Alex McDowell, production designer for Death and the Powers, shared these notes with us detailing his experience working on the production design of Death and the Powers. We thought they were worth sharing. Thanks Alex!
DEATH & THE POWERS – designing operabots
Alex McDowell, March 9 2011
Death and the Powers was my first experience working with live theater. One of the differences that emerged between developing sophisticated visual ideas for film and doing the same for theater, is that in film there is a huge resource of special and visual effects – in other words the ability to create a fictional reality that is primarily animation in its most sophisticated expression. Sadly, perhaps, this has created in the audience an expectation of polish and flair in any vision of the future, however thin the underlying ideas often may be.
So when it comes to developing, say, a new robot, one cannot hope to ‘compete’ between this animated fiction and the possibilities of a practical live theater prop.
For this reason alone, it made good design sense rather to focus on supporting the text and performance with a designed group of metaphorical set pieces, whether chandelier, library wall (that transforms as a symbol from bookshelf, to computer mainframe, to DNA, and is the primary expressive medium for Simon Powers), or robot – all as the System’s cellular extensions of Simon’s earth-bound abilities. As a result, Tod, Diane and I tended to lean towards a minimalist simplicity that could exploit what theater does best: the visceral, reactive, live-chaotic performance that would engage both human performers and audience. This is not finally about the technology at all, but about the music, the performance and the meaning of the text.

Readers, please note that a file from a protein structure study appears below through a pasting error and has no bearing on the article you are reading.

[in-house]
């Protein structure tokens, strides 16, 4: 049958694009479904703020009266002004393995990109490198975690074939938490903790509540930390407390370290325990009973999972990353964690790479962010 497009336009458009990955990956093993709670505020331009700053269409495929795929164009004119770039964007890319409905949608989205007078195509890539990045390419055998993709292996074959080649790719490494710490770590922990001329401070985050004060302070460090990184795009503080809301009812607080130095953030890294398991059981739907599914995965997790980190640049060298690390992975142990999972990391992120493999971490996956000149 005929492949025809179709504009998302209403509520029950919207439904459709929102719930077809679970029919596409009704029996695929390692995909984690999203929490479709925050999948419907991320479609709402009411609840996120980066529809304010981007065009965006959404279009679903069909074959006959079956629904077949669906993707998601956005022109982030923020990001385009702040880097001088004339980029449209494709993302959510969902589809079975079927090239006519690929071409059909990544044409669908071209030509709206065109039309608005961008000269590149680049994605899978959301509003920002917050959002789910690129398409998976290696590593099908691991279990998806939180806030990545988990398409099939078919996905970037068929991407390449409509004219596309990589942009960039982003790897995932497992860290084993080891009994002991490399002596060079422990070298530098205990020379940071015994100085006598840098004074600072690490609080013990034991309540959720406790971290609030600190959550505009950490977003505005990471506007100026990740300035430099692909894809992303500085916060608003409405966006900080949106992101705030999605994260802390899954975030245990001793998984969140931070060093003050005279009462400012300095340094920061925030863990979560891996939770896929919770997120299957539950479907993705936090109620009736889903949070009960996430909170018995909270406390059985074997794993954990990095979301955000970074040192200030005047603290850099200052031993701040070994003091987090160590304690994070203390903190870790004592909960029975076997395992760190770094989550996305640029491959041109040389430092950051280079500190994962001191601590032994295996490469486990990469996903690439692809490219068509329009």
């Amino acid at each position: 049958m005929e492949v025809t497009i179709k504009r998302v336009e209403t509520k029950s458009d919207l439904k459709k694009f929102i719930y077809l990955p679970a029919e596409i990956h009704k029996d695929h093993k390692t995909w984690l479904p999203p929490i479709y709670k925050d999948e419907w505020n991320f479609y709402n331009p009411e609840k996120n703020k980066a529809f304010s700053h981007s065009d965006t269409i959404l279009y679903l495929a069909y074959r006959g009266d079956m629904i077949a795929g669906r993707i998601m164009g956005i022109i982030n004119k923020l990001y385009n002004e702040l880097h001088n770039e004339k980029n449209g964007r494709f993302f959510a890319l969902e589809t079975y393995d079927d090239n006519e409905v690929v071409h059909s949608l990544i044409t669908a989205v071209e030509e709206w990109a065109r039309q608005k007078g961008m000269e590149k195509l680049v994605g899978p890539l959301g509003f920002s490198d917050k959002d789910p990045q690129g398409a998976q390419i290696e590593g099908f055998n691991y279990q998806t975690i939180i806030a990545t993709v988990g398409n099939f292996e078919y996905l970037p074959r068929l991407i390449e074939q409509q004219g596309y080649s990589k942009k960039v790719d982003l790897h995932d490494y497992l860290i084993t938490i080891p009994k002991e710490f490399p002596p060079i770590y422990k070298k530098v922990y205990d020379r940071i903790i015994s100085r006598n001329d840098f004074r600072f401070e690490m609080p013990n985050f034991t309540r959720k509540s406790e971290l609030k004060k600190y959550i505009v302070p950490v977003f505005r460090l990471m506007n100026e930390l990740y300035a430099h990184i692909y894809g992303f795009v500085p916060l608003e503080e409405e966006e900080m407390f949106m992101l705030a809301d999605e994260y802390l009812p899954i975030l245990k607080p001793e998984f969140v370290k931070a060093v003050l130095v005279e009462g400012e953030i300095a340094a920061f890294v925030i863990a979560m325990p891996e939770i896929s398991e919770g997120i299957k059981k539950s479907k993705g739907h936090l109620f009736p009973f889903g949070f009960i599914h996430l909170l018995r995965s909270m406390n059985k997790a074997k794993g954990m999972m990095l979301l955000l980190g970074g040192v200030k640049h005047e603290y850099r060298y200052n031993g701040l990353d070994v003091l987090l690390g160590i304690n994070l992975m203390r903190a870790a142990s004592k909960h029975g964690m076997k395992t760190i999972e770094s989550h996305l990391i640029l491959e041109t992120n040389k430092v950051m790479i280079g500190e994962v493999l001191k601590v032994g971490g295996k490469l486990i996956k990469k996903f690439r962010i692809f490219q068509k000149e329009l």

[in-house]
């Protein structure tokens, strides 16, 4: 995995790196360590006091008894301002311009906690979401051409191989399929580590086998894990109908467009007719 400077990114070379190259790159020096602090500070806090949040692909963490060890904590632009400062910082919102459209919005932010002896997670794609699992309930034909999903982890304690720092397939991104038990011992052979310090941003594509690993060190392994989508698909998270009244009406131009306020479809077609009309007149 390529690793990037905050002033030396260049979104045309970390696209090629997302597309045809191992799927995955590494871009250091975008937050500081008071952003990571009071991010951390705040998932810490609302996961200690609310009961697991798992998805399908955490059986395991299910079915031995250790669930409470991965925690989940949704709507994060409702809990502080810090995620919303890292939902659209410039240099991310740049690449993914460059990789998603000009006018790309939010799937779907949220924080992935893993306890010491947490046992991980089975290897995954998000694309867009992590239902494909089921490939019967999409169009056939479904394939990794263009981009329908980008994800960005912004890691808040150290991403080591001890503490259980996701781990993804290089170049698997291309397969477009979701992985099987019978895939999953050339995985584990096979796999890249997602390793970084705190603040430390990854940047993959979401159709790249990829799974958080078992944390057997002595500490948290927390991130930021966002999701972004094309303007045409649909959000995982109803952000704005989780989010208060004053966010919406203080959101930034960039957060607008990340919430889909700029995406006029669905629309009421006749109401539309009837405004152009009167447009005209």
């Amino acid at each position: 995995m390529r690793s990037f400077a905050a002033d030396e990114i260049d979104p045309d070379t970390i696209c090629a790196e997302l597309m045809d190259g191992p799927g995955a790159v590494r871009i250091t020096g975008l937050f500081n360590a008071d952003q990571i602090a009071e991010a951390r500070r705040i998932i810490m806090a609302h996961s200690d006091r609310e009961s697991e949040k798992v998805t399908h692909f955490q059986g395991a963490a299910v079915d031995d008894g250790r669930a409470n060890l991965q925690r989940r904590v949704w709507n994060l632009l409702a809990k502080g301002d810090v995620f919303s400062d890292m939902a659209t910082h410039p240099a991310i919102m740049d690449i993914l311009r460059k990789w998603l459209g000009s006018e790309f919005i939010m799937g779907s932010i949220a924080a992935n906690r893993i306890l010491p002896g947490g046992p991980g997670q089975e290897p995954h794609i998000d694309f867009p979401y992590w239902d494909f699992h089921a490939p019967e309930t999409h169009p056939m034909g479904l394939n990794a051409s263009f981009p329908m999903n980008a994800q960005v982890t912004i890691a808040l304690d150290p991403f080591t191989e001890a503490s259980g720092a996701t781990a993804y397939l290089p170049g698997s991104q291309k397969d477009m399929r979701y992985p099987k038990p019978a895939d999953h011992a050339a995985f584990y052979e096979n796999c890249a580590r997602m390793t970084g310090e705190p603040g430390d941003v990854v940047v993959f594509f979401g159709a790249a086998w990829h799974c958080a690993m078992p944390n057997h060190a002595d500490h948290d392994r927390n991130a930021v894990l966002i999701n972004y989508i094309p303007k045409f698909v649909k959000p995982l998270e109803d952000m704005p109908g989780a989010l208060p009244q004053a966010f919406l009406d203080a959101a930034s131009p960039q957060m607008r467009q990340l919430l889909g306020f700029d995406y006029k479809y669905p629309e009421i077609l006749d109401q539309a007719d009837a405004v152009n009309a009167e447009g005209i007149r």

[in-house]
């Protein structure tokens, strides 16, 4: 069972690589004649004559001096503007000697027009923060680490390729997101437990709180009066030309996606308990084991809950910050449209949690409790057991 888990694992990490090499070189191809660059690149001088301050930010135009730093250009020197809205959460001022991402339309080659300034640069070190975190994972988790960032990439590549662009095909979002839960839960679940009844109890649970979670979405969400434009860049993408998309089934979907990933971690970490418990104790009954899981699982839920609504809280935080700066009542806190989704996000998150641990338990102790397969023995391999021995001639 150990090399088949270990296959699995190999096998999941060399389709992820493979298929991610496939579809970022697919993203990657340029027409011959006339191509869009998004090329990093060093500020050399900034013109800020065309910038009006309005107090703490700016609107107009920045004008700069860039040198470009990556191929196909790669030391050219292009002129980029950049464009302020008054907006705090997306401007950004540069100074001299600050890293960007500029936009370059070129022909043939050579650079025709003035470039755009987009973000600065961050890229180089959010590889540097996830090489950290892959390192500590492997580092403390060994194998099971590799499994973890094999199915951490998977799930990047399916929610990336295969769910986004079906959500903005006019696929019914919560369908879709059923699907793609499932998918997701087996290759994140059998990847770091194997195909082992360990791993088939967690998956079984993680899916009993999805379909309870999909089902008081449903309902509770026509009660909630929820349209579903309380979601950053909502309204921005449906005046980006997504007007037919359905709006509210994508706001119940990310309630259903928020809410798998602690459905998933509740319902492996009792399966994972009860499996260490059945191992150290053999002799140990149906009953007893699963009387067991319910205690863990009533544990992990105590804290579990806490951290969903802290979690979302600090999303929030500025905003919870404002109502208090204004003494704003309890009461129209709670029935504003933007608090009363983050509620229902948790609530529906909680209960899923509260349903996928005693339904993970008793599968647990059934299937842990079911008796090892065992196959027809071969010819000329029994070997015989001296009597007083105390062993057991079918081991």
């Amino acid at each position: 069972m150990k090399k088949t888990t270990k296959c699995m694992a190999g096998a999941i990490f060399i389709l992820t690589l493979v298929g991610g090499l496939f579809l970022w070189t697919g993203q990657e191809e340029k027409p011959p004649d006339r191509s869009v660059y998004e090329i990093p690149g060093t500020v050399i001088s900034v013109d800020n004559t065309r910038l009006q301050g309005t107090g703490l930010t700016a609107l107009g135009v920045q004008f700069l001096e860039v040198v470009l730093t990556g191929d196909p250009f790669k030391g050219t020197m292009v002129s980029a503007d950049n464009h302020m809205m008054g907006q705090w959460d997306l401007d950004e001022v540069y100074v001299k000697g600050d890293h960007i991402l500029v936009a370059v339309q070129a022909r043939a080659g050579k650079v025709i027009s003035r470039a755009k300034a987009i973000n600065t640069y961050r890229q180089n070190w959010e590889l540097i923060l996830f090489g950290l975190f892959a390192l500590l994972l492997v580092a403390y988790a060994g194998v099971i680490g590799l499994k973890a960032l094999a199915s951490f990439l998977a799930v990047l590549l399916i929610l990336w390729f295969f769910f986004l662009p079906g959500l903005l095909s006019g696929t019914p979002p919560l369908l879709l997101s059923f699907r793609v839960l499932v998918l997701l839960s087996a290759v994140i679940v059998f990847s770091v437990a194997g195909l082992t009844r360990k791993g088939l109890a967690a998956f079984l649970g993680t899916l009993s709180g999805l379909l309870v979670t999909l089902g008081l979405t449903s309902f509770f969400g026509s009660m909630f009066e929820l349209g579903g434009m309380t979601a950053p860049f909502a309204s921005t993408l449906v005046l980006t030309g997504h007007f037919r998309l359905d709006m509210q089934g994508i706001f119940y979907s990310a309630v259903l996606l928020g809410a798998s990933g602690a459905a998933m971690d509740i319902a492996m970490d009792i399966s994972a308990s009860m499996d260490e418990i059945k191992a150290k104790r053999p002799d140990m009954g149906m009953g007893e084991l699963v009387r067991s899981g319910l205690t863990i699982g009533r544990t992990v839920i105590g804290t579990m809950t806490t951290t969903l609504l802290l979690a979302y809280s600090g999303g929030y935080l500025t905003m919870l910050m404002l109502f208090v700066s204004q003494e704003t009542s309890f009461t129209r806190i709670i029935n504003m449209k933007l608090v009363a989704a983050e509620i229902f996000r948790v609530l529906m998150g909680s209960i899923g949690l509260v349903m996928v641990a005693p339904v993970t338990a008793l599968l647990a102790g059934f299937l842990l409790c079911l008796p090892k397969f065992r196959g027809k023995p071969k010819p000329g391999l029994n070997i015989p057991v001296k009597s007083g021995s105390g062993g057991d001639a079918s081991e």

As a designer one tries to use any constraints of a project as a driving force. In film these constraints might be more about time than money (though it’s always about the budget). In my involvement in this opera, the joy of this collaboration was the amount of time we had to develop the piece together. The heavy constraints were budget and resources. The design and outcome of the robots ultimately developed from the way the Media Lab works, and each design decision I made came from the options and possibilities of working with Tod’s group and with Diane’s team’s theater experience. Here we had a group of young people who have more engineering, programming and creative capability than many of the practitioners in Hollywood, joining in an unprecedented and fascinating interaction between a deeply experienced team of Diane’s theater collaborators from ART and in Broadway production.
The final outcome of our process led to the Lab team (led by Bob Hsiung and Mike Miller) creating an artisanal workshop to produce and manufacture the whole idiosyncratic group of robots, which ultimately gave more individual personality and identity to the Operabots than any translation of my initial design would have received in a Hollywood production system.
It was a wonderful learning experience for all of us, one that also injected me with more adrenaline and intellectual stimulation than many of the film projects I’ve designed!